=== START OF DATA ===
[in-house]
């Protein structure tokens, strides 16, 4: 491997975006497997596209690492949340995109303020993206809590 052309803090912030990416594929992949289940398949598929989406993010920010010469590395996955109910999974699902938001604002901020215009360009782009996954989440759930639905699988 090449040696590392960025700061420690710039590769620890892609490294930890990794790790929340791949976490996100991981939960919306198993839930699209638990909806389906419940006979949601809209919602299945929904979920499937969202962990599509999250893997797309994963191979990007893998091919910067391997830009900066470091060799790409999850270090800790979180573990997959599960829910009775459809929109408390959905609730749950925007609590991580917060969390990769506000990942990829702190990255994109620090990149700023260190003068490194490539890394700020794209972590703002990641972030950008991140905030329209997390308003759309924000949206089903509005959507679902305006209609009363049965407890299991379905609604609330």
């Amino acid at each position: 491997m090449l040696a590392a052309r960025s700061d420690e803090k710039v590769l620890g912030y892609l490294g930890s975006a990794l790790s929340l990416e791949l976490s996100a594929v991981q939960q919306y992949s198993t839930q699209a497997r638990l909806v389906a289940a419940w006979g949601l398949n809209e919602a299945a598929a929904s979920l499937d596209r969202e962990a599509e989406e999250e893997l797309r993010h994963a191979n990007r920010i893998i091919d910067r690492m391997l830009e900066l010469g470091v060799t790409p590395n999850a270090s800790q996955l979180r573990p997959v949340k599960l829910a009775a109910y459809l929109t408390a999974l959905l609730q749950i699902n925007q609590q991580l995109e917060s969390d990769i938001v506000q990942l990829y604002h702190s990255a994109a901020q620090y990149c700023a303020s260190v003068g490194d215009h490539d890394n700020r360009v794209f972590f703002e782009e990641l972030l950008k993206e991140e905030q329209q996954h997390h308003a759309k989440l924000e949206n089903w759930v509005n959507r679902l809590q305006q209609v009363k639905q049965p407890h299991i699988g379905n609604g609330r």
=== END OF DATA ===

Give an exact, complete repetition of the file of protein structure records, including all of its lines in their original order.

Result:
[in-house]
């Protein structure tokens, strides 16, 4: 491997975006497997596209690492949340995109303020993206809590 052309803090912030990416594929992949289940398949598929989406993010920010010469590395996955109910999974699902938001604002901020215009360009782009996954989440759930639905699988 090449040696590392960025700061420690710039590769620890892609490294930890990794790790929340791949976490996100991981939960919306198993839930699209638990909806389906419940006979949601809209919602299945929904979920499937969202962990599509999250893997797309994963191979990007893998091919910067391997830009900066470091060799790409999850270090800790979180573990997959599960829910009775459809929109408390959905609730749950925007609590991580917060969390990769506000990942990829702190990255994109620090990149700023260190003068490194490539890394700020794209972590703002990641972030950008991140905030329209997390308003759309924000949206089903509005959507679902305006209609009363049965407890299991379905609604609330």
């Amino acid at each position: 491997m090449l040696a590392a052309r960025s700061d420690e803090k710039v590769l620890g912030y892609l490294g930890s975006a990794l790790s929340l990416e791949l976490s996100a594929v991981q939960q919306y992949s198993t839930q699209a497997r638990l909806v389906a289940a419940w006979g949601l398949n809209e919602a299945a598929a929904s979920l499937d596209r969202e962990a599509e989406e999250e893997l797309r993010h994963a191979n990007r920010i893998i091919d910067r690492m391997l830009e900066l010469g470091v060799t790409p590395n999850a270090s800790q996955l979180r573990p997959v949340k599960l829910a009775a109910y459809l929109t408390a999974l959905l609730q749950i699902n925007q609590q991580l995109e917060s969390d990769i938001v506000q990942l990829y604002h702190s990255a994109a901020q620090y990149c700023a303020s260190v003068g490194d215009h490539d890394n700020r360009v794209f972590f703002e782009e990641l972030l950008k993206e991140e905030q329209q996954h997390h308003a759309k989440l924000e949206n089903w759930v509005n959507r679902l809590q305006q209609v009363k639905q049965p407890h299991i699988g379905n609604g609330r």